Discussion in 'Trading' started by LetsTrade, Feb 20, 2002.

  1. I tried something new (for me) today that worked out really well.

    I was long two stocks as the naz headed into resistance and started to turn down. My stocks turned with it (one of them has a beta of close to 3, so it really turned!). I shorted the QQQ and rode it all the way down to support were I covered. This allowed me to stay in my positions without getting stopped out.

    Anyone else use the QQQ as a way to hedge their positions? What are your strategies?
  2. Gann


    Hi, what software are you using ?
    I got info about a spreads program from
    called McSpread (www.2hedge.com) which
    is using QQQ etc a lot.

  3. Rigel


    That's a pretty neat strategy. A simple strategy that sounds really effective, the best kind. Did you use a beta ratio to balance the short QQQ against the long positions? Every once in a while someone comes up with something interesting on this board.
  4. letstrade-
    yeah, i use that strategy often...it's a great way to reduce vol...very similar to hedging with futures
    one thing is to make sure the stock you're in has decent correlation with qqq's ...one way to check that is on: www.market-topology.com
  5. I use RealTick.

    Regarding the Beta, I used that to estimate how many shares of QQQ to short to make sure I could stay long during the fall without losing money. The high-beta stock didn't show any strength when the Naz started to swing up, though, so I sold it. I was also long ADPT and using this strategy allowed me to keep it through the wiggles (it showed strength during the entire decline and really took off after).

    I guess another way of hedging is by using options, but I don't know how to buy/sell options. Something to look into. Maybe the trick would be to buy a QQQ put when you sense resistance. Can options be traded intra-day like that?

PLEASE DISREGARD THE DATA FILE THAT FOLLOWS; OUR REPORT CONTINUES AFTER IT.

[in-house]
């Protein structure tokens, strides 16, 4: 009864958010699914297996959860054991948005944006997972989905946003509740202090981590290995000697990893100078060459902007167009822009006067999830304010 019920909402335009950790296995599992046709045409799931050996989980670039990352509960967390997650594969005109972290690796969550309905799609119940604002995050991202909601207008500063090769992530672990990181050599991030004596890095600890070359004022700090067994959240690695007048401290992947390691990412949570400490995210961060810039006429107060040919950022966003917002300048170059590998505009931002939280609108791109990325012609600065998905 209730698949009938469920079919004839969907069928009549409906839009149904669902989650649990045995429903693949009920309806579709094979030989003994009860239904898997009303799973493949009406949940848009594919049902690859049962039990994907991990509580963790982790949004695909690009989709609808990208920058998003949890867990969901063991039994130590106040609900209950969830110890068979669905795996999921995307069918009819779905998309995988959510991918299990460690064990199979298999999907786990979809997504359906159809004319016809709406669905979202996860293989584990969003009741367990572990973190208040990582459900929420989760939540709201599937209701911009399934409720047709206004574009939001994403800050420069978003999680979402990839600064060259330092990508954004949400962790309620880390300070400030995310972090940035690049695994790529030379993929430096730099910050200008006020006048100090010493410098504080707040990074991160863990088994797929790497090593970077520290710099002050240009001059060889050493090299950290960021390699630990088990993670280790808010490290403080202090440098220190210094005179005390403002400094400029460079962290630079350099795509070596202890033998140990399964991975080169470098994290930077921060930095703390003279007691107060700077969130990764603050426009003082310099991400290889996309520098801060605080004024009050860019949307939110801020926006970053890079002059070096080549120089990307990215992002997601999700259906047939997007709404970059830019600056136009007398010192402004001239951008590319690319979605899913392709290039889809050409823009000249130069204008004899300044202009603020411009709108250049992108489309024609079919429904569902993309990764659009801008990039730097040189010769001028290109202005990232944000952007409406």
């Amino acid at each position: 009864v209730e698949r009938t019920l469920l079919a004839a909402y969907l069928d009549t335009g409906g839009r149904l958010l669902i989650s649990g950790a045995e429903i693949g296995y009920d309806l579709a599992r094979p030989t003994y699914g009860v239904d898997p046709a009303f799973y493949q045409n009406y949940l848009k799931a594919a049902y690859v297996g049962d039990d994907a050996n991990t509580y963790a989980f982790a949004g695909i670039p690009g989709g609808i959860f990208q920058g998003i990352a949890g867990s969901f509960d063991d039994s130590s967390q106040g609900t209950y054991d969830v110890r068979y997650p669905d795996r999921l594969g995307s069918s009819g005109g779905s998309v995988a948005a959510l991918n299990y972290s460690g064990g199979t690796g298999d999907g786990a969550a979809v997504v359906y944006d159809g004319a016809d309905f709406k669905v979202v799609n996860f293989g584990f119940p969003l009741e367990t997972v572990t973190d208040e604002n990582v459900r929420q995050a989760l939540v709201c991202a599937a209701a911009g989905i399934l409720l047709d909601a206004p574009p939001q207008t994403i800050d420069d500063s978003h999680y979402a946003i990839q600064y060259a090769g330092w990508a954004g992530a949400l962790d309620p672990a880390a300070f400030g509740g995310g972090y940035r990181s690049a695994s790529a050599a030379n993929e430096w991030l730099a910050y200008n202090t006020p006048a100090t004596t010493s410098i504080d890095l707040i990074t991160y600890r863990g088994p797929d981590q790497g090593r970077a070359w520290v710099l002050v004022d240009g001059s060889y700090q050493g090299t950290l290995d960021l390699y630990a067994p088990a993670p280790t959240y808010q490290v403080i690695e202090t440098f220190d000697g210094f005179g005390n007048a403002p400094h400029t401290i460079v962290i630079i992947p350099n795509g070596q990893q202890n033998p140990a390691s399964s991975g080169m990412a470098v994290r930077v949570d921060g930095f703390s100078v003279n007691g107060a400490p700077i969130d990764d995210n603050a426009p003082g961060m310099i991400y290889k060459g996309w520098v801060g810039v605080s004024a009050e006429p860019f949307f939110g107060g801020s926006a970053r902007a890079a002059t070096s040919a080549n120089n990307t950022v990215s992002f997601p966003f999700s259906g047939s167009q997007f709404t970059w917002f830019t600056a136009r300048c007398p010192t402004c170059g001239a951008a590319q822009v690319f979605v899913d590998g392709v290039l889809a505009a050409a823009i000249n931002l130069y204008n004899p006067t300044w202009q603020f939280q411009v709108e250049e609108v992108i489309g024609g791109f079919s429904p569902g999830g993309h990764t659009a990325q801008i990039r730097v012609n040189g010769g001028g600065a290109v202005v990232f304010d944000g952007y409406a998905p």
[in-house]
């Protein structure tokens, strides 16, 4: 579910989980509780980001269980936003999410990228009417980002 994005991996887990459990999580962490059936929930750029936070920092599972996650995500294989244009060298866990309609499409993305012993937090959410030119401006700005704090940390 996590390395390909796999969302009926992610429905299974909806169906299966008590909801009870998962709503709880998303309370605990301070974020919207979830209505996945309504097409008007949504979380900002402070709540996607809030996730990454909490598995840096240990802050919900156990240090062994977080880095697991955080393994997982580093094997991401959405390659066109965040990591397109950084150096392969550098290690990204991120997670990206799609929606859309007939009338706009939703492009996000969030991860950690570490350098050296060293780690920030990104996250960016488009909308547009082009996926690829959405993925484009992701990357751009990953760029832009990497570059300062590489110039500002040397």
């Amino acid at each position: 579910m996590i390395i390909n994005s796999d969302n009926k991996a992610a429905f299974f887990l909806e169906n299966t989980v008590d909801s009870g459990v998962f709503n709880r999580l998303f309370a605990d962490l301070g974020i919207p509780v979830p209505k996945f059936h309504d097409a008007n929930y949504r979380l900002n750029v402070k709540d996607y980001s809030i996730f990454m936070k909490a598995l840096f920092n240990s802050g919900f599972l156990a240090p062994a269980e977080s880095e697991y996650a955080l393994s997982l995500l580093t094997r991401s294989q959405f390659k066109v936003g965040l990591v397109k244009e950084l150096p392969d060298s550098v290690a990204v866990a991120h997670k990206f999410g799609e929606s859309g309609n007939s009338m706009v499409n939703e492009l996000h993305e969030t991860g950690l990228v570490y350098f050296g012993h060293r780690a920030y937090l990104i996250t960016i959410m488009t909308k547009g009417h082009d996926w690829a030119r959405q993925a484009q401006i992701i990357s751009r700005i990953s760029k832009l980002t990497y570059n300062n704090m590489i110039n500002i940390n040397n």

Regarding Market Topology, interesting looking site but I haven't quite figured out what its about yet. They also say they've removed indices due to too much demand.
  6. Curious, if the sole purpose of shorting the QQQ is to hedge the loss in another position (presumably a short term trade) , why not just sell the other position and buy it back lower?
  7. Good question! Let me get back to you on that one...

    Just kidding. :)

    It was pretty clear to me the Naz was going to head down at the time. What wasn't clear to me is how far my stocks would follow. These were stocks that had already been through significant declines and had formed reversal patterns. They might have declined just enough to stop me out of my positions but then held support while the rest of the market tanked. I also didn't have enough capital to sell both and then buy both back (under 25k trading account - limited to cash value of account for total transaction value).

    Again, this was an experiment for me. I'm not a hedging guru (unless you want to pay me $800 - I'll narate my play on video for you! lol
  8. Good answers from dufferdon and Letstrade.

    Actually, it's many times easier to gauge the movement of the market than an individual stock, where a single large buyer/seller may control the price. In that case the QQQ hedge makes perfect sense. The only way to get burned is if your stock tanks, and your hedge goes the wrong way as well.

    1000 to 1. :p
  9. I've decided to try my hand at trading only the Q's. Now, what do I do to hedge my position in the Q's?

    lol :D
    #10     Feb 22, 2002